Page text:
A hollow victory for ND coal?There aren’t too many things former Republican Gov. Tim Pawlenty and current DFL Gov. Mark Dayton agree on, but one of them is the need to protect Minnesota from emissions from coal-fired power plants in North Dakota.
By: DL News Staff, WDAY
There aren’t too many things former Republican Gov. Tim Pawlenty and current DFL Gov. Mark Dayton agree on, but one of them is the need to protect Minnesota from emissions from coal-fired power plants in North Dakota.
Dayton was outraged when a federal judge on Friday struck down a 2007 Minnesota law — signed into law by Pawlenty — that bans new power generation from coal.
U.S. District Judge Susan Richard Nelson enjoined the state from enforcing key sections of the Next Generation Energy Act, saying it regulates business activities of out-of-state utilities in violation of the U.S. Constitution’s Commerce Clause.
Minnesota was sued by North Dakota interests over the law, after state officials were unable to come to an agreement that worked for both sides.
“It is a complete victory for us,” North Dakota Attorney General Wayne Stenehjem said in an interview with the Star Tribune newspaper.
“I strongly disagree with the federal court’s decision to strike down an essential part of Minnesota’s Next Generation Energy Act,” Dayton fired back in a news release. “My administration will appeal this decision and oppose North Dakota’s intentions with every means at our disposal.
“I will defend the State of Minnesota’s right to protect the quality of the air our citizens breathe.”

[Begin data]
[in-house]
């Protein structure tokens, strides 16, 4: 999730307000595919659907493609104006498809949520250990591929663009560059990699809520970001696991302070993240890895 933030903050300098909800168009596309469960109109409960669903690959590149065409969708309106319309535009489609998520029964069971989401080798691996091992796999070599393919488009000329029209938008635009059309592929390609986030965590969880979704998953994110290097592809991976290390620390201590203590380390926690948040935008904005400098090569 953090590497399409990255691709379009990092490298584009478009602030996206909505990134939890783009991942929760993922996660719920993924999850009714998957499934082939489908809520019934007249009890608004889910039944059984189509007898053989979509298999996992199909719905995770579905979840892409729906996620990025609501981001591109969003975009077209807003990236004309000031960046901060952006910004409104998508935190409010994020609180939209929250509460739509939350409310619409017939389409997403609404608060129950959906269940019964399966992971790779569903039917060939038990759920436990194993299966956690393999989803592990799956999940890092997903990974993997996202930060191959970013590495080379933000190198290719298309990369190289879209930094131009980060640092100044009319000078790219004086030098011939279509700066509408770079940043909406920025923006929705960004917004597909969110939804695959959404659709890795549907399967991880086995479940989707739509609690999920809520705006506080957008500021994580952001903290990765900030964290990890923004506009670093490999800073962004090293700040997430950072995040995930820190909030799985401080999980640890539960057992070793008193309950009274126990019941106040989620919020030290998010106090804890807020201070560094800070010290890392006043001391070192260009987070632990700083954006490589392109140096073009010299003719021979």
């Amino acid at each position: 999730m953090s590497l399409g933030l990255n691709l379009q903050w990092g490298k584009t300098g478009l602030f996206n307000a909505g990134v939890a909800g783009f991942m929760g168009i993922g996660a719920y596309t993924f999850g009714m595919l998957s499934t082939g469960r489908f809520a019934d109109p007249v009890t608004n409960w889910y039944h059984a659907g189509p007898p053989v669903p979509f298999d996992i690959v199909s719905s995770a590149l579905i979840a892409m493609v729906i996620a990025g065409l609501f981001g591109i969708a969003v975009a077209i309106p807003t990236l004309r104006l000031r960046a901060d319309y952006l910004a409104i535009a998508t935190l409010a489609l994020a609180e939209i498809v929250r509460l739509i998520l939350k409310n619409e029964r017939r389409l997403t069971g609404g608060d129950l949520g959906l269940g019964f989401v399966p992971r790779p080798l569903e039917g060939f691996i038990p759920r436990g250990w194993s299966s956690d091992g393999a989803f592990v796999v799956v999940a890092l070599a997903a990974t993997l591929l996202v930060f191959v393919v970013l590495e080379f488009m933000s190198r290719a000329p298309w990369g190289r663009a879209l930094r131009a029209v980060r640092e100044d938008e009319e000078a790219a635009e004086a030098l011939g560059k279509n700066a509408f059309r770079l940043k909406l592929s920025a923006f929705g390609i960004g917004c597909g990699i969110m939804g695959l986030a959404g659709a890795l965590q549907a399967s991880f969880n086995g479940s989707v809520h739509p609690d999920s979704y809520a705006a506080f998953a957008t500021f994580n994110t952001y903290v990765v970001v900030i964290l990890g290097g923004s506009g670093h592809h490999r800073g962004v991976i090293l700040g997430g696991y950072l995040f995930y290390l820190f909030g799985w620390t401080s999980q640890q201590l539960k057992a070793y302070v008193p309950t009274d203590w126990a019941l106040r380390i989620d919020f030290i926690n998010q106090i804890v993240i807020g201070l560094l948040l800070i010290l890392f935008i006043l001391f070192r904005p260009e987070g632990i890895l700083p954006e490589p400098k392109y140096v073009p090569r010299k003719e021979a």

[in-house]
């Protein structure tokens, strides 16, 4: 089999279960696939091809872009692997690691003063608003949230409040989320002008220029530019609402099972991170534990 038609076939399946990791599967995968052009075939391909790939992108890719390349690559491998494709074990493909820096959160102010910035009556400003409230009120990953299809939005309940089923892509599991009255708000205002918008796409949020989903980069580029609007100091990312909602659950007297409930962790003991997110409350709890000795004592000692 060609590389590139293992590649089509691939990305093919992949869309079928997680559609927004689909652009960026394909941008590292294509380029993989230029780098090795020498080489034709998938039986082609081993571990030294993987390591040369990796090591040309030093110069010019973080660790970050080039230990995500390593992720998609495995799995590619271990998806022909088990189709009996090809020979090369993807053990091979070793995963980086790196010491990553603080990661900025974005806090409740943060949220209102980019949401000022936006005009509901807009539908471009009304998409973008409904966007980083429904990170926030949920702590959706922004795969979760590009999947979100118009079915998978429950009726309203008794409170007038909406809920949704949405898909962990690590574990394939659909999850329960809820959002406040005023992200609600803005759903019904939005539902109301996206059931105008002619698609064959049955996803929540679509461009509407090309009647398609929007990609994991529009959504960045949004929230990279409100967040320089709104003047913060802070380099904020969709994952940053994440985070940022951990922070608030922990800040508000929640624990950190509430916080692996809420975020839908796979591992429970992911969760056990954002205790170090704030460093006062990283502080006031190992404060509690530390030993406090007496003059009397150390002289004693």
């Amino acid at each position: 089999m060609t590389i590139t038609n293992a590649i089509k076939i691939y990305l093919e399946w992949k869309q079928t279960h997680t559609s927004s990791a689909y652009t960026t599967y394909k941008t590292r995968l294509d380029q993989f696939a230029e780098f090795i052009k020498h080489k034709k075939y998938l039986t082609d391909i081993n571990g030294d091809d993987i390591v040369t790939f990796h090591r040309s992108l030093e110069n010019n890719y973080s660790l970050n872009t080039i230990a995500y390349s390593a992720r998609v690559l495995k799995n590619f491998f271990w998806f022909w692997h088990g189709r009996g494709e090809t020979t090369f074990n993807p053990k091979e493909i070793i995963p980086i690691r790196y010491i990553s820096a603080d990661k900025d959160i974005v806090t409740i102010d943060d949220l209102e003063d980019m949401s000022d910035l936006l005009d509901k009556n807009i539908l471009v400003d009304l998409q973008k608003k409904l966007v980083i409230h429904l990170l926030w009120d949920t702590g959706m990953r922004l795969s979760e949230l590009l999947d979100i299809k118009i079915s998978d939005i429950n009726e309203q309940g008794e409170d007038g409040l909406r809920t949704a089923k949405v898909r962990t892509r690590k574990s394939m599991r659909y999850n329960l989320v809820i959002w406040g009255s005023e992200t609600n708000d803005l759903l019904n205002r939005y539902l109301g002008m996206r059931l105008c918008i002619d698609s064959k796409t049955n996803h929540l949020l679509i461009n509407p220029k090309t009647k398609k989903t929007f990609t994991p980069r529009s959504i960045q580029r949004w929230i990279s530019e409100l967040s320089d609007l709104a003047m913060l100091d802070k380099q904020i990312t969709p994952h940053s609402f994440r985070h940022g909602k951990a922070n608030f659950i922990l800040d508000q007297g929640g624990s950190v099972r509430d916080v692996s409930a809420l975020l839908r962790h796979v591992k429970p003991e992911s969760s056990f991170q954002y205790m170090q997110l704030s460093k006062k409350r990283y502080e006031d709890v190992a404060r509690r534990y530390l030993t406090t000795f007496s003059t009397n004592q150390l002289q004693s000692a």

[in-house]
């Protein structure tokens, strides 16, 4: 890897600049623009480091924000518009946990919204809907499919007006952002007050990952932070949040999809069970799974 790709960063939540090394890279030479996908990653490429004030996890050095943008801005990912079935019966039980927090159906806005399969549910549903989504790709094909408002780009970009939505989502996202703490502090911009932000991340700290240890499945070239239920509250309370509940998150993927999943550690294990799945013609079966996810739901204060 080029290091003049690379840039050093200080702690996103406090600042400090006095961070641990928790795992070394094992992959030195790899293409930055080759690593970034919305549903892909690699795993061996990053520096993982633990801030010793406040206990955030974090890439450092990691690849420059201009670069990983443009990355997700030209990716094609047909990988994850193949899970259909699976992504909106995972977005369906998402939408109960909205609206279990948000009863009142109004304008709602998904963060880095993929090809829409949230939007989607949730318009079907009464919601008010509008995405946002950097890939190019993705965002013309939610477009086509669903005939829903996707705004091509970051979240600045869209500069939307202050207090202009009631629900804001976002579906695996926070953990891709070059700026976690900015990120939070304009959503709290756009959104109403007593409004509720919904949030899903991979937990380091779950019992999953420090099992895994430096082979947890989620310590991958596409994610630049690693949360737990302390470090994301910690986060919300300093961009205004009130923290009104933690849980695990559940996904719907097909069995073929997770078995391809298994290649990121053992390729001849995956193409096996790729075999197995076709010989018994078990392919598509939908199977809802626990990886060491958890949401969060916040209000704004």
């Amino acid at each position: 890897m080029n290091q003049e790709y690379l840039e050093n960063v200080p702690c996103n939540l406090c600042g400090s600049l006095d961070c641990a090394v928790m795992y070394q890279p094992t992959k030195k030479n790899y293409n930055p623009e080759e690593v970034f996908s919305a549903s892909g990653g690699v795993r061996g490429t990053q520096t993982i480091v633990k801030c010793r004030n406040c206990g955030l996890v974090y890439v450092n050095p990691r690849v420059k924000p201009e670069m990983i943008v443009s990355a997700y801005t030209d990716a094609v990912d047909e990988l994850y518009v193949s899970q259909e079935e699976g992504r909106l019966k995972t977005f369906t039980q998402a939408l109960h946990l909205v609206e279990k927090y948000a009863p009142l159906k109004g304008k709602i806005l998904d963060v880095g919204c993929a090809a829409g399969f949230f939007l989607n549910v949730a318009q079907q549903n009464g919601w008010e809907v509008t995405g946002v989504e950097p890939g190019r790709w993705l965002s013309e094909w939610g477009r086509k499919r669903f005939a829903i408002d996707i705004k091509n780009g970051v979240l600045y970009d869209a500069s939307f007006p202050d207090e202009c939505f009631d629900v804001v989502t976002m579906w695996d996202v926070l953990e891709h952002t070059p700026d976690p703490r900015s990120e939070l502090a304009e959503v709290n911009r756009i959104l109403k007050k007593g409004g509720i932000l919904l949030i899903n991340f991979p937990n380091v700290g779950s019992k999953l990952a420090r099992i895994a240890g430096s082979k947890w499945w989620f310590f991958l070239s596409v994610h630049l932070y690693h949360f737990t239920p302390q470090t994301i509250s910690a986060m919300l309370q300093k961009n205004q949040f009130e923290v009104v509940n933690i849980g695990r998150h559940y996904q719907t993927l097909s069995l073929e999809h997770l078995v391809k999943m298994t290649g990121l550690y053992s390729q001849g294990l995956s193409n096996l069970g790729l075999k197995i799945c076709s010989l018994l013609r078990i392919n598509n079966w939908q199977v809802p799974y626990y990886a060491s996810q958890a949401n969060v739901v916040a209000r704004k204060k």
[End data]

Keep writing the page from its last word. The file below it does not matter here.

The law effectively bars Minnesota utilities from building new coal-based generation or from importing coal-based power from out-of-state utilities, according to the Star Tribune.
But the North Dakota interests argued that the law also limited that state’s utilities from signing new power deals in other states.
“This statute overreaches,” wrote Nelson in a 48-page order, “and, if other states adopt similar legislation, it could lead to Balkanization.”
The Commerce Clause gives Congress, not states, the power to regulate interstate commerce. The judge said Minnesota’s law is a “classic example of extraterritorial regulation because of the manner in which the electricity industry operates.”
Nelson added that if every state had laws prohibiting the use of power generated by certain fuels “the current marketplace for electricity would come to a grinding halt,” according to the Star Tribune.
Dayton says the Minnesota law doesn’t prevent anyone from building and operating a new power-generating facility, whose toxic emissions will affect Minnesota’s air quality.
It only requires that those new emissions must be offset by the same or greater reduction in emissions from other plants. In other words, Minnesota’s law encourages the replacement of older, more-polluting power plants with more efficient, cleaner facilities.
Dayton said North Dakota operators propose to build new, coal-fired power-generating plants without offsetting emission reductions.
Prevailing winds will “carry those toxic emissions directly into Minnesota,” he added. “That shameful practice should not be permitted by either the state or federal government.”
In the end, it may be a hollow victory for North Dakota lignite: The free market is moving away from coal and towards cheaper natural gas and renewable energy.